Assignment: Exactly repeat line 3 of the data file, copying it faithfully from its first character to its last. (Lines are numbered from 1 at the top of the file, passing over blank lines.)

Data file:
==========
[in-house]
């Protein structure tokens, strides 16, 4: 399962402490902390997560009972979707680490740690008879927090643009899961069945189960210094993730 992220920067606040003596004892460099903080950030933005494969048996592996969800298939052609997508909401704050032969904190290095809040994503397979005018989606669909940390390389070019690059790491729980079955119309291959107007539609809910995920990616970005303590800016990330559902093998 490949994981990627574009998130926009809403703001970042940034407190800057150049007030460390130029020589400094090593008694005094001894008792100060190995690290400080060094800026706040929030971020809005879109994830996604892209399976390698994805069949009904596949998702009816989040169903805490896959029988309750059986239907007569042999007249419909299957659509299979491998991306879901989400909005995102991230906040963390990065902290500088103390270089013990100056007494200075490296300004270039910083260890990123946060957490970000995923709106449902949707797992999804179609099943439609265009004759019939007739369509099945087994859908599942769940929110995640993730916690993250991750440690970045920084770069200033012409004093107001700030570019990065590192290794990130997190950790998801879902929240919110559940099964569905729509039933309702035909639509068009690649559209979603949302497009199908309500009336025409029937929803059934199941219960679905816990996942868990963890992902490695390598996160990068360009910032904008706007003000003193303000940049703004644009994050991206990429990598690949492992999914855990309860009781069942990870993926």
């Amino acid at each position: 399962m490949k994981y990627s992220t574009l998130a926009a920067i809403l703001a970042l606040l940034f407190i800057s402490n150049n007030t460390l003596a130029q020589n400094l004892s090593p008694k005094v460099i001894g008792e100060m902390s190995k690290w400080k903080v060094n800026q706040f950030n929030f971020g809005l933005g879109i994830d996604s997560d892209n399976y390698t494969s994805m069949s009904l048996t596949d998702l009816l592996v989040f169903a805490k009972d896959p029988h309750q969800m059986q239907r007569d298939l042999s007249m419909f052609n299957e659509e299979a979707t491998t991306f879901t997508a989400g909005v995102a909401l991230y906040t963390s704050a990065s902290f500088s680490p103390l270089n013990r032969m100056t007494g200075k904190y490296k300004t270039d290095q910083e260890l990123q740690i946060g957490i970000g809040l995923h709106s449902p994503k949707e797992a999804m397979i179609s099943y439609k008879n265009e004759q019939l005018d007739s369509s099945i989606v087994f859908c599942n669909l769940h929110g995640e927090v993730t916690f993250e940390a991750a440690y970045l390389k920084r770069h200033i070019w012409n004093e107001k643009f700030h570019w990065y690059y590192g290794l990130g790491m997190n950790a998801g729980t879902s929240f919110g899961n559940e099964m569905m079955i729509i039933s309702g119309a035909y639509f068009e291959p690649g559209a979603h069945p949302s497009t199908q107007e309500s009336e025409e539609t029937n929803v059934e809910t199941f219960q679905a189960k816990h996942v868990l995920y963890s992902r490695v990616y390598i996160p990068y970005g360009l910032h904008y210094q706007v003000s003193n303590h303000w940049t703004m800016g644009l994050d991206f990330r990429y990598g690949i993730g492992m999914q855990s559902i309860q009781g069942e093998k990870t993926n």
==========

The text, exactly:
């Amino acid at each position: 399962m490949k994981y990627s992220t574009l998130a926009a920067i809403l703001a970042l606040l940034f407190i800057s402490n150049n007030t460390l003596a130029q020589n400094l004892s090593p008694k005094v460099i001894g008792e100060m902390s190995k690290w400080k903080v060094n800026q706040f950030n929030f971020g809005l933005g879109i994830d996604s997560d892209n399976y390698t494969s994805m069949s009904l048996t596949d998702l009816l592996v989040f169903a805490k009972d896959p029988h309750q969800m059986q239907r007569d298939l042999s007249m419909f052609n299957e659509e299979a979707t491998t991306f879901t997508a989400g909005v995102a909401l991230y906040t963390s704050a990065s902290f500088s680490p103390l270089n013990r032969m100056t007494g200075k904190y490296k300004t270039d290095q910083e260890l990123q740690i946060g957490i970000g809040l995923h709106s449902p994503k949707e797992a999804m397979i179609s099943y439609k008879n265009e004759q019939l005018d007739s369509s099945i989606v087994f859908c599942n669909l769940h929110g995640e927090v993730t916690f993250e940390a991750a440690y970045l390389k920084r770069h200033i070019w012409n004093e107001k643009f700030h570019w990065y690059y590192g290794l990130g790491m997190n950790a998801g729980t879902s929240f919110g899961n559940e099964m569905m079955i729509i039933s309702g119309a035909y639509f068009e291959p690649g559209a979603h069945p949302s497009t199908q107007e309500s009336e025409e539609t029937n929803v059934e809910t199941f219960q679905a189960k816990h996942v868990l995920y963890s992902r490695v990616y390598i996160p990068y970005g360009l910032h904008y210094q706007v003000s003193n303590h303000w940049t703004m800016g644009l994050d991206f990330r990429y990598g690949i993730g492992m999914q855990s559902i309860q009781g069942e093998k990870t993926n």